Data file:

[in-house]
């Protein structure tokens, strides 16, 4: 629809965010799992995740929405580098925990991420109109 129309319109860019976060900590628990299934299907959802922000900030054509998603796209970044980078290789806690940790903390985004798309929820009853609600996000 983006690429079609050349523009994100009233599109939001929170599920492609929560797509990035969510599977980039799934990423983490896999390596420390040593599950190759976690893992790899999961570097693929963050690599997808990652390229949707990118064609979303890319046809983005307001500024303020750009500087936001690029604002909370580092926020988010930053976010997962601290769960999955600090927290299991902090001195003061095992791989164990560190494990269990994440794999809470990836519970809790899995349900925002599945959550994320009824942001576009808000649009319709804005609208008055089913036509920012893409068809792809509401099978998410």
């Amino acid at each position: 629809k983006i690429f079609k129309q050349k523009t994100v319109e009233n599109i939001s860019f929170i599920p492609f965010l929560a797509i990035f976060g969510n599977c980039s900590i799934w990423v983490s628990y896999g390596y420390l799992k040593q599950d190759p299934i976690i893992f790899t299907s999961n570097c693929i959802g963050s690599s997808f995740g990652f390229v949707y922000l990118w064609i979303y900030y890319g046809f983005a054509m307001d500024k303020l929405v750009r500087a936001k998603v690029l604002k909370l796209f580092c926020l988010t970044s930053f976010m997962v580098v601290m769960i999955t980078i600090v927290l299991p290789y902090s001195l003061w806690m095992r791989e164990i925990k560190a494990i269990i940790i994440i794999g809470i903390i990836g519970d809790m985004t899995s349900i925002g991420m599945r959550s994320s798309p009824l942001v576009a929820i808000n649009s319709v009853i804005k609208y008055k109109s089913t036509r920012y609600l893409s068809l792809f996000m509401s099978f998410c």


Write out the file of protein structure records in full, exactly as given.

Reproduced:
[in-house]
């Protein structure tokens, strides 16, 4: 629809965010799992995740929405580098925990991420109109 129309319109860019976060900590628990299934299907959802922000900030054509998603796209970044980078290789806690940790903390985004798309929820009853609600996000 983006690429079609050349523009994100009233599109939001929170599920492609929560797509990035969510599977980039799934990423983490896999390596420390040593599950190759976690893992790899999961570097693929963050690599997808990652390229949707990118064609979303890319046809983005307001500024303020750009500087936001690029604002909370580092926020988010930053976010997962601290769960999955600090927290299991902090001195003061095992791989164990560190494990269990994440794999809470990836519970809790899995349900925002599945959550994320009824942001576009808000649009319709804005609208008055089913036509920012893409068809792809509401099978998410």
């Amino acid at each position: 629809k983006i690429f079609k129309q050349k523009t994100v319109e009233n599109i939001s860019f929170i599920p492609f965010l929560a797509i990035f976060g969510n599977c980039s900590i799934w990423v983490s628990y896999g390596y420390l799992k040593q599950d190759p299934i976690i893992f790899t299907s999961n570097c693929i959802g963050s690599s997808f995740g990652f390229v949707y922000l990118w064609i979303y900030y890319g046809f983005a054509m307001d500024k303020l929405v750009r500087a936001k998603v690029l604002k909370l796209f580092c926020l988010t970044s930053f976010m997962v580098v601290m769960i999955t980078i600090v927290l299991p290789y902090s001195l003061w806690m095992r791989e164990i925990k560190a494990i269990i940790i994440i794999g809470i903390i990836g519970d809790m985004t899995s349900i925002g991420m599945r959550s994320s798309p009824l942001v576009a929820i808000n649009s319709v009853i804005k609208y008055k109109s089913t036509r920012y609600l893409s068809l792809f996000m509401s099978f998410c």